How to Play Table Football

How to Play Table Football

Table football, more commonly known as foosball or table soccer, is a popular table game played at bars and other establishments. This game is pretty straightforward, but there are a few simple rules you should keep in mind before diving into a new game or tournament. Take a few minutes to review the game or refresh your memory so you can impress both friends and acquaintances during your next match!

Method 1 of 2:
Following the Rules

1
Choose which player will get to “serve” the ball first. Flip a coin to decide if you or your opponent will serve, or hit the ball first. After the initial play, note that the losing player gets to the serve the ball in future plays. [1] X Research source For instance, if you get scored upon, you get to serve the ball next.

Did You Know? Some foosball tables have a 3-bar, 5-bar, 2-bar, and 1-bar for each player, while others have a 3-bar, 5-bar, 2-bar, and 3-bar.

2
Serve the ball so gameplay can begin. Block off the serving hole with your left hand, then slide the ball into the hole. Place the index finger of your right hand along the top-left corner of the ball, or the 11 o’clock position. Lift your left hand away from the covering and move it to the handle of the 5-bar offensive pole. At this point, spin your right hand counterclockwise, allowing the ball to land on your side of the table. [2] X Research source Don’t worry—this is perfectly legal gameplay! Your opponent is welcome to serve the ball in their direction on their turns.
3
Pass the ball to your 3-bar row of players. Secure the ball beneath your 5-bar pole after your serve. Rotate the pole so the player’s foot is at a 90-degree angle behind the ball. Move the player forward to “kick” the ball, but continue to swing the player upwards to follow through with the kick. With your 3-bar row, “receive” the pass by holding your 3-bar player at a 30 to 45-degree angle behind the ball. [3] X Research source Similar to real football or soccer, passing is a valuable strategy that can help you keep the ball moving.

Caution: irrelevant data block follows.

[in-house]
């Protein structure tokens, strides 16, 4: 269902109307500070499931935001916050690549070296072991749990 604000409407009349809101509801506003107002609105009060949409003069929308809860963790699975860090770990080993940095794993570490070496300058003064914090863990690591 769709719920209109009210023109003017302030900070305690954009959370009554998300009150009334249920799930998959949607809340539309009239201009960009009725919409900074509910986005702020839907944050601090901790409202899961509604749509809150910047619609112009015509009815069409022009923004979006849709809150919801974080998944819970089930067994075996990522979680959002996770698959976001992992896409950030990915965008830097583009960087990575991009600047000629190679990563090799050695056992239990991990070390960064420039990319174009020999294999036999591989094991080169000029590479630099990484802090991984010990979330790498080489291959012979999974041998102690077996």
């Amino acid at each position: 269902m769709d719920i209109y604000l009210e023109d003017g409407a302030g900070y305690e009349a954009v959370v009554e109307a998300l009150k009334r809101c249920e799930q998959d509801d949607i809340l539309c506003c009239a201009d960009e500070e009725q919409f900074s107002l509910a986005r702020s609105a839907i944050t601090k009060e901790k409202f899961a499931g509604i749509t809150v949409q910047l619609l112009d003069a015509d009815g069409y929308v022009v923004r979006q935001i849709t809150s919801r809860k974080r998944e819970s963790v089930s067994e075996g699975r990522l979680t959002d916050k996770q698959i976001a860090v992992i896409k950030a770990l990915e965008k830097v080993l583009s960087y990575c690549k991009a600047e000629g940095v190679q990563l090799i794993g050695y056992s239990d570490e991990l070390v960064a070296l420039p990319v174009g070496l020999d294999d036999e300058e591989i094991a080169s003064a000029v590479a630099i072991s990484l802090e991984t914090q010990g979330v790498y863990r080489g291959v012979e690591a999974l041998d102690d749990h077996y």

4
Make your plays within 10 seconds of getting the ball. Keep a mental clock going in your head as you play the game. Countdown from 10 as soon as 1 of your players receives the ball. You can’t dawdle with the ball forever, so try to make a skilled, calculated play as soon as possible. [4] X Research source If you don’t play the ball within 10 seconds, the play is reset and your opponent gets to serve. Some players allow a 15-second time limit. Talk with your opponent to see what works best for your particular game.[5] X Research source
5
Block your opponent’s plays with your 2 defensive bars. Slide and rotate your 2 bars that are closest to your goal, which will help you block and defend your goal. Keep an eye on the ball and slide your defenders and goalie accordingly so the ball stays away from your goal. [6] X Research source While the goalie and defending bars can be used to score, they’re usually used to defend and clear out the ball.
6
Clear the ball from your goal with 1 of your defensive bars. Put a lot of power into your “kick” when the ball ends up in your defensive area. Pause the ball with your player before passing or kicking it forward. If you send a rolling ball towards your opponent, you may give them a free shot on your goal. [7] X Research source The main focus of clearing the ball is keeping your goal safe, not collecting points.
7
Reset the ball when it’s “dead.” Grab the ball if it gets stuck in a corner or if it flies off the table. Place the ball near the player’s 2-bar so they can restart the game again. [8] X Research source
8
Score 5 goals before your opponent does. Keep track of each goal that’s scored in the game. Declare a winner after a fifth win, or play however many matches you’d like. [9] X Research source
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Method 2 of 2:
Trying New Techniques and Tricks

1
Keep your thumb wrapped around the handle without touching your index finger. Try not squeeze or grip the handle too much—instead, wrap your hand around gently, with your palm on top of the handle and your thumb and fingers on opposite sides of 1 another. Grip the handles in this fashion so you can make sturdy, stable plays. [10] X Research source Try not to keep your thumb on top of the handle, or else you won’t have a lot of control over your swings.[11] X Research source You don’t want to have white knuckles while you play.
2
Try an open-handed grip when making offensive shots. Loosen your grip, leaving the bottom of your palm and the top of your wrist touching the handle. Slide your wrist and hand up to create a powerful offensive kick. Try to flick your wrist as you do this, so your movements can be as fluid as possible. [12] X Research source Avoid spinning the rod in a full circle, as this is illegal.
3
Line up your playing bars so you can make clearer shots. Keep your 2 offensive playing bars spaced out, leaving an ample gap for passing and serving successfully. Keep your players lined up so you can pass the ball cleanly and neatly, which lets you make more effective shots on the goal. [13] X Research source Try to stagger your offensive players so they’re spaced between your opponent’s defensive players.
4
Combine your defensive bars to make more effective plays. Slide your defensive bar so your goalie and 1 of your defenders are shoulder-to-shoulder. Keep these players close together so your opponent doesn’t have as many clear opportunities to shoot on your goal. [14] X Research source The ball shouldn’t be able to pass through your goalie or your defender.
5